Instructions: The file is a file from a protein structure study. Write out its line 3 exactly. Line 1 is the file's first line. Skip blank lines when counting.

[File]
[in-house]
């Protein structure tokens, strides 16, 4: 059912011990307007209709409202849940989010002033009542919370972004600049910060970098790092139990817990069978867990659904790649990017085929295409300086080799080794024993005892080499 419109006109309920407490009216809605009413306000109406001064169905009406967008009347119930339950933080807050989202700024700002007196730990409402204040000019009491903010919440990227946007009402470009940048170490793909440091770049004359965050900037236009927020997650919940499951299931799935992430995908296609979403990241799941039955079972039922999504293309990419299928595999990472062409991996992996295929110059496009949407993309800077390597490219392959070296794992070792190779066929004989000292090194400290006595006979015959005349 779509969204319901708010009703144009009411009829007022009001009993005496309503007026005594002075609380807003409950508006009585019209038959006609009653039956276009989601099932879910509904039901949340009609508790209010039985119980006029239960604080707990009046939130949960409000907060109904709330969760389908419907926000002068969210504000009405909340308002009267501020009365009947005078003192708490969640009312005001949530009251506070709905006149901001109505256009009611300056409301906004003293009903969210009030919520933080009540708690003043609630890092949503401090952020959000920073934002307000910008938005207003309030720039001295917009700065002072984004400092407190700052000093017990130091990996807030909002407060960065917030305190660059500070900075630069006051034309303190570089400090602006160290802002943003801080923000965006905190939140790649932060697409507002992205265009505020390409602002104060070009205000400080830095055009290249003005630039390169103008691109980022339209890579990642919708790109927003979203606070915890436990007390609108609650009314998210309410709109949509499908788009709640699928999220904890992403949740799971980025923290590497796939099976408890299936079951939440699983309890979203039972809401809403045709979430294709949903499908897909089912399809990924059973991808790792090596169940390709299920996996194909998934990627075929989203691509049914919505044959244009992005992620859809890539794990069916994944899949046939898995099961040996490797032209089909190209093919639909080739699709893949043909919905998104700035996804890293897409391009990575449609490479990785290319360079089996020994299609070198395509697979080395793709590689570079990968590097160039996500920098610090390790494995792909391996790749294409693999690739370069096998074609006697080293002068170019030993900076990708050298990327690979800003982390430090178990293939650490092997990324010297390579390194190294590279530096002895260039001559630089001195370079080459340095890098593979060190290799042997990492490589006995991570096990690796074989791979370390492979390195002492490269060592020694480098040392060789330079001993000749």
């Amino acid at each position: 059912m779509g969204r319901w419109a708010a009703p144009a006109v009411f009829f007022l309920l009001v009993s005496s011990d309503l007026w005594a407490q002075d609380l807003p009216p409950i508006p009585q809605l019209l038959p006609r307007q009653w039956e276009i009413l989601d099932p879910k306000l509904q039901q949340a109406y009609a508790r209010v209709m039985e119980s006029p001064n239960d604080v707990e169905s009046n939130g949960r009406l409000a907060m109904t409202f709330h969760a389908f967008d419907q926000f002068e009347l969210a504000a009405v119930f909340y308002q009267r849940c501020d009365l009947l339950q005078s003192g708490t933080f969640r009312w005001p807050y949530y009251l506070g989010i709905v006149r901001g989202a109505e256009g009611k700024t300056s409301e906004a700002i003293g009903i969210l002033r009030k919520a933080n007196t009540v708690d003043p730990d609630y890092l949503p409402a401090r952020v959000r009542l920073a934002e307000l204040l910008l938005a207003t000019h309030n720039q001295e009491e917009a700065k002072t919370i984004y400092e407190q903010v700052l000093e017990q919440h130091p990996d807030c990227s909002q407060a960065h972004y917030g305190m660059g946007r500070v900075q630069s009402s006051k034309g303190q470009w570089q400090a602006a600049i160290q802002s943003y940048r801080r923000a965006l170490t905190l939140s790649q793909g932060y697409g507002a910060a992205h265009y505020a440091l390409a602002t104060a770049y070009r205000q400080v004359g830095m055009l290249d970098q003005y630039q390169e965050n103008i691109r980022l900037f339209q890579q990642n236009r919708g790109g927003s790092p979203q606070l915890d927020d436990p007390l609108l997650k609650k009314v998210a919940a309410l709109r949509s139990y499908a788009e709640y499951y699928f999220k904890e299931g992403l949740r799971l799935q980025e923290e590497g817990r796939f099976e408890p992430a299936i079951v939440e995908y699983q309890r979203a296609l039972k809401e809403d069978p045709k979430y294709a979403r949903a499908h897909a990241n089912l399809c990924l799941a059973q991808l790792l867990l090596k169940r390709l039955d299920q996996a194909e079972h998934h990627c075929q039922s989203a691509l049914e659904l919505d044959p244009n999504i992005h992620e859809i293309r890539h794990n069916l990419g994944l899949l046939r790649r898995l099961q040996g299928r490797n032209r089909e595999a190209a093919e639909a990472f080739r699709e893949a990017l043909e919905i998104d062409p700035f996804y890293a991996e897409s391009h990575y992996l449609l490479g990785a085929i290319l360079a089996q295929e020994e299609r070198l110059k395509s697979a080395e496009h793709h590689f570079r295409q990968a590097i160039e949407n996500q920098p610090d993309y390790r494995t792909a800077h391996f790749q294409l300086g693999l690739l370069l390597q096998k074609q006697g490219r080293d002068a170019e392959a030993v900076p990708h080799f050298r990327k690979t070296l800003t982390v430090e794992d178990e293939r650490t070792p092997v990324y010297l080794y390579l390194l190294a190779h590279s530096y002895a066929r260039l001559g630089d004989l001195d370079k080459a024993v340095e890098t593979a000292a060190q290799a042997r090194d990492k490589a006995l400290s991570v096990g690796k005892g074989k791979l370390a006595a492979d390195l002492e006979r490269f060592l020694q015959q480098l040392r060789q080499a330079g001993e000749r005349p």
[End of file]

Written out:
């Amino acid at each position: 059912m779509g969204r319901w419109a708010a009703p144009a006109v009411f009829f007022l309920l009001v009993s005496s011990d309503l007026w005594a407490q002075d609380l807003p009216p409950i508006p009585q809605l019209l038959p006609r307007q009653w039956e276009i009413l989601d099932p879910k306000l509904q039901q949340a109406y009609a508790r209010v209709m039985e119980s006029p001064n239960d604080v707990e169905s009046n939130g949960r009406l409000a907060m109904t409202f709330h969760a389908f967008d419907q926000f002068e009347l969210a504000a009405v119930f909340y308002q009267r849940c501020d009365l009947l339950q005078s003192g708490t933080f969640r009312w005001p807050y949530y009251l506070g989010i709905v006149r901001g989202a109505e256009g009611k700024t300056s409301e906004a700002i003293g009903i969210l002033r009030k919520a933080n007196t009540v708690d003043p730990d609630y890092l949503p409402a401090r952020v959000r009542l920073a934002e307000l204040l910008l938005a207003t000019h309030n720039q001295e009491e917009a700065k002072t919370i984004y400092e407190q903010v700052l000093e017990q919440h130091p990996d807030c990227s909002q407060a960065h972004y917030g305190m660059g946007r500070v900075q630069s009402s006051k034309g303190q470009w570089q400090a602006a600049i160290q802002s943003y940048r801080r923000a965006l170490t905190l939140s790649q793909g932060y697409g507002a910060a992205h265009y505020a440091l390409a602002t104060a770049y070009r205000q400080v004359g830095m055009l290249d970098q003005y630039q390169e965050n103008i691109r980022l900037f339209q890579q990642n236009r919708g790109g927003s790092p979203q606070l915890d927020d436990p007390l609108l997650k609650k009314v998210a919940a309410l709109r949509s139990y499908a788009e709640y499951y699928f999220k904890e299931g992403l949740r799971l799935q980025e923290e590497g817990r796939f099976e408890p992430a299936i079951v939440e995908y699983q309890r979203a296609l039972k809401e809403d069978p045709k979430y294709a979403r949903a499908h897909a990241n089912l399809c990924l799941a059973q991808l790792l867990l090596k169940r390709l039955d299920q996996a194909e079972h998934h990627c075929q039922s989203a691509l049914e659904l919505d044959p244009n999504i992005h992620e859809i293309r890539h794990n069916l990419g994944l899949l046939r790649r898995l099961q040996g299928r490797n032209r089909e595999a190209a093919e639909a990472f080739r699709e893949a990017l043909e919905i998104d062409p700035f996804y890293a991996e897409s391009h990575y992996l449609l490479g990785a085929i290319l360079a089996q295929e020994e299609r070198l110059k395509s697979a080395e496009h793709h590689f570079r295409q990968a590097i160039e949407n996500q920098p610090d993309y390790r494995t792909a800077h391996f790749q294409l300086g693999l690739l370069l390597q096998k074609q006697g490219r080293d002068a170019e392959a030993v900076p990708h080799f050298r990327k690979t070296l800003t982390v430090e794992d178990e293939r650490t070792p092997v990324y010297l080794y390579l390194l190294a190779h590279s530096y002895a066929r260039l001559g630089d004989l001195d370079k080459a024993v340095e890098t593979a000292a060190q290799a042997r090194d990492k490589a006995l400290s991570v096990g690796k005892g074989k791979l370390a006595a492979d390195l002492e006979r490269f060592l020694q015959q480098l040392r060789q080499a330079g001993e000749r005349p």